You can’t actually buy a LaFerrari Aperta. Ferrari will only build 209 examples, and all of them are accounted for. In fact, the entire run had probably sold out even before the car was officially announced back in July.
Chances are that Ferrari’s lead Formula 1 driver, Sebastian Vettel, was one of the first people to write out a deposit check for an Aperta. He can certainly afford the rumored $3 million-plus asking price - before options and taxes - as he reportedly earns $40 million a year, more than any other F1 driver.
You never know, it might even be his car in this promo film, which sees Vettel cruising the streets of Barcelona before ripping around the local countryside and the Circuit de Catalunya. On a wave of glorious, V12 noise.
The film crew was actually spotted in Barcelona, though Vettel didn't appear to be behind the wheel.
2016 marks Ferrari’s 70th anniversary and the film draws a link between the LaFerrari Aperta and some of the Prancing Horse’s great race cars. Like the 625 F1 car and Testa Rossa sports racer of the 1950s. And the 250 GTO and 330 P4 of the 1960s. And 312T of 1970s. And the 125 S of 1947, the very first car to wear the Ferrari badge.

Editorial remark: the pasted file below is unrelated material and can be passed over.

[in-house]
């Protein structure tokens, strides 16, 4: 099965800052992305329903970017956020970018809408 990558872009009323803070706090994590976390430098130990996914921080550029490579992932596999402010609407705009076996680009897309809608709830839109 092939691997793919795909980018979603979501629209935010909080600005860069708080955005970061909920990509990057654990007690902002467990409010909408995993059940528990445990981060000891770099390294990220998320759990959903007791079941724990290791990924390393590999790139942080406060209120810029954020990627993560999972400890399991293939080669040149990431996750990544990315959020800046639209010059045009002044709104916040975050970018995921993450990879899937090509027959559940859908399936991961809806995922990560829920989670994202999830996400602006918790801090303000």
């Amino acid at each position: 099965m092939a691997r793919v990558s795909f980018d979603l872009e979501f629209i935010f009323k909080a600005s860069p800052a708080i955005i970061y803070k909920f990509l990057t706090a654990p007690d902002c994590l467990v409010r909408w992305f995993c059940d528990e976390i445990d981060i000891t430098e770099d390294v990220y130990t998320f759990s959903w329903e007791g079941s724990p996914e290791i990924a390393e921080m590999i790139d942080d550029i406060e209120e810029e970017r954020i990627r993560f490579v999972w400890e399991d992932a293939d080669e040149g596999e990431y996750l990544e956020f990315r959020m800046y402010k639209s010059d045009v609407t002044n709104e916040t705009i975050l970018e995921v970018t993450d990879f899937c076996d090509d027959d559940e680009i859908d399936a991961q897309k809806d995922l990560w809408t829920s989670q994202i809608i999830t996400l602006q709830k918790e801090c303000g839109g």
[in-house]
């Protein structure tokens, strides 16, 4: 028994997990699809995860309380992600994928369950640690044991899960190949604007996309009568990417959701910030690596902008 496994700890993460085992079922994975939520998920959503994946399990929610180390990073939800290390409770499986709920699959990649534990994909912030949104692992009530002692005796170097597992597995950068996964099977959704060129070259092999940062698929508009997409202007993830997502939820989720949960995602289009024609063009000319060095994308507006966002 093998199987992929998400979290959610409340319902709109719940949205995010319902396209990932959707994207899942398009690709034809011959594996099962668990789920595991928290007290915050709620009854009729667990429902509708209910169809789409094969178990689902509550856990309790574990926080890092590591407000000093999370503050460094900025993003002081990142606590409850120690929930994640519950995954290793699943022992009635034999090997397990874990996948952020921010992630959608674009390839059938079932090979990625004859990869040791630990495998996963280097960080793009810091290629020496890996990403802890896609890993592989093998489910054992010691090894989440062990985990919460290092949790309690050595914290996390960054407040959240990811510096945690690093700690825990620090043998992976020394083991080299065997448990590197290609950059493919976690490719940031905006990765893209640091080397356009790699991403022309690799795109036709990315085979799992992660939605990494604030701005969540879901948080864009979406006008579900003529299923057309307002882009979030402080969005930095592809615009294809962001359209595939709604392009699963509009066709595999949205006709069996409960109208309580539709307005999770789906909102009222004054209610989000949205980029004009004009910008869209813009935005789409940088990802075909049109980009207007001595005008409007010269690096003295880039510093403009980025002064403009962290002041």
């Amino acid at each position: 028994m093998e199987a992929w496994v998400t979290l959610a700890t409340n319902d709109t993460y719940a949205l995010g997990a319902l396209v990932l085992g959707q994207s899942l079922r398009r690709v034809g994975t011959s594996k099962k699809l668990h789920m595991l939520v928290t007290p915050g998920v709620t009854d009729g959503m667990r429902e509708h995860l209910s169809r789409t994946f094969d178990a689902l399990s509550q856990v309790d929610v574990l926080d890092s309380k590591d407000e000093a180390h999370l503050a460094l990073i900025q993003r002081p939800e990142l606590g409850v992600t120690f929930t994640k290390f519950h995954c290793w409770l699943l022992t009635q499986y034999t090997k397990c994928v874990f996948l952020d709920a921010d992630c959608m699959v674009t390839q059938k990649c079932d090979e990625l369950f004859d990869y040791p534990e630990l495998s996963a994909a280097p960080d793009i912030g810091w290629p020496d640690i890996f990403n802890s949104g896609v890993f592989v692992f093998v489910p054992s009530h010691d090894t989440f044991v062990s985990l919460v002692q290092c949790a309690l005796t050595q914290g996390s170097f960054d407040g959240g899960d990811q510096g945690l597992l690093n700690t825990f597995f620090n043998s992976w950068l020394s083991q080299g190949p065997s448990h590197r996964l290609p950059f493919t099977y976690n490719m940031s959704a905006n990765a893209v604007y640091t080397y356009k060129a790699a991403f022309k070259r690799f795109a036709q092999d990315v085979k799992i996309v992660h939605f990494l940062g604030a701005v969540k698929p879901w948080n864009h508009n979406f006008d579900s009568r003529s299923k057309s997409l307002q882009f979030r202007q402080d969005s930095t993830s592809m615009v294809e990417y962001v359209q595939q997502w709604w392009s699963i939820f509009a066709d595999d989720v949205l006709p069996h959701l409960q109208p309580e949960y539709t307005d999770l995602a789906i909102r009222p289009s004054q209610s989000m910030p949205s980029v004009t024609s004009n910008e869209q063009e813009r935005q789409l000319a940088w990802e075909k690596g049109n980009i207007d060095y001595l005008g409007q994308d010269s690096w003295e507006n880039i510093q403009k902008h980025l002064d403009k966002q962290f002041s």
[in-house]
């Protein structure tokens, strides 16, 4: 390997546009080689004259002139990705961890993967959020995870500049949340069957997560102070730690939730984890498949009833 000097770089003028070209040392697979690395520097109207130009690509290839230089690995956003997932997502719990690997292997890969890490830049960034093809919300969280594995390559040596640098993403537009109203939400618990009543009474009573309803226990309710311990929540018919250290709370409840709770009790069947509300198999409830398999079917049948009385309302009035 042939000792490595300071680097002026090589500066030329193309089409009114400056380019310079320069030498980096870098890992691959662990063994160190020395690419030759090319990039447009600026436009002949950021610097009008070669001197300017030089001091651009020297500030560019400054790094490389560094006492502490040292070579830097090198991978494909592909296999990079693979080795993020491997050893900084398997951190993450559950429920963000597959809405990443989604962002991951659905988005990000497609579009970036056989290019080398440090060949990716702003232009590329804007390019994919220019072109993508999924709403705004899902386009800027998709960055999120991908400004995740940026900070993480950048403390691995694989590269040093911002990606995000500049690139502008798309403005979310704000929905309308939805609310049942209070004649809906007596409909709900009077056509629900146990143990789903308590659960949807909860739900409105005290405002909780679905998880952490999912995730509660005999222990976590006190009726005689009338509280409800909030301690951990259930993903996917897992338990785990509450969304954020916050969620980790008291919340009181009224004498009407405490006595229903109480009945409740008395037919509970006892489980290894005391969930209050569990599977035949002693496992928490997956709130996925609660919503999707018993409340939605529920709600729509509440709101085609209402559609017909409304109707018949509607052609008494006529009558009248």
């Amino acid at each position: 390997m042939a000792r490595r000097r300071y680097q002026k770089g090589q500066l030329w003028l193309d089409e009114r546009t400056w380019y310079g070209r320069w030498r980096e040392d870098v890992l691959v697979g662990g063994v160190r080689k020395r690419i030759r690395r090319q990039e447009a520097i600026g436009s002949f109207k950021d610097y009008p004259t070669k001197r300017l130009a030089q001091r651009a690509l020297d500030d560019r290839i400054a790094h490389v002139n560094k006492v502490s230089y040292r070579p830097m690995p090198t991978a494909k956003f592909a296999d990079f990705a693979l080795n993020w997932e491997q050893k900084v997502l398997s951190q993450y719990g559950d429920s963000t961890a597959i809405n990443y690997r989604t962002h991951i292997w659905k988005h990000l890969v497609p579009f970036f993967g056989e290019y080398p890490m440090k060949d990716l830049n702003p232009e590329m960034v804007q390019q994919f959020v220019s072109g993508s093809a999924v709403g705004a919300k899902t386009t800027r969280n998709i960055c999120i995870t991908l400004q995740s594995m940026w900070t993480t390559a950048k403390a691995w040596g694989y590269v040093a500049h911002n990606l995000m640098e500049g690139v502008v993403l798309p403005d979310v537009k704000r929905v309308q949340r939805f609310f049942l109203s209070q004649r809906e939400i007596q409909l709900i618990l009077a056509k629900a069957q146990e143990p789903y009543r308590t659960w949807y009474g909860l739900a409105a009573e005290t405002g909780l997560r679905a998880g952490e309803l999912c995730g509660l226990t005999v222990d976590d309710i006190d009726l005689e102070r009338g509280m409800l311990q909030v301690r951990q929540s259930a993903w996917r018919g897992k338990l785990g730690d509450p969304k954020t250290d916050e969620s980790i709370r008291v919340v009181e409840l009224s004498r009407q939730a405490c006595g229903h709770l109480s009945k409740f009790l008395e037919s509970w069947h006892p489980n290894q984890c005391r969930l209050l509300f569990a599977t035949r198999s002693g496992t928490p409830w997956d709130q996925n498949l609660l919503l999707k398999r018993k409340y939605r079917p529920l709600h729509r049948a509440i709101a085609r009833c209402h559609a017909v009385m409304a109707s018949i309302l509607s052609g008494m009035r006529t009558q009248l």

The Aperta uses exactly the same powertrain as its hardtop sibling. A searing naturally aspirated, 6.3-liter V12 engine doling out 800 horsepower (597 kilowatts) sits in the middle of the carbon fiber chassis, and is assisted by a 163 hp (121 kW) electric motor. That’s a total system output of 963 hp (708 kW) and 664 pound-feet (800 Newton meters) of torque.
Chassis reinforcements account for a small weight gain over the coupe, but the Aperta is still mighty fast. 0 to 62 miles per hour (100 kilometers per hour) takes less than three seconds, while top speed is somewhere beyond 217 mph (330 km/h).
Deliveries are expected to start next summer.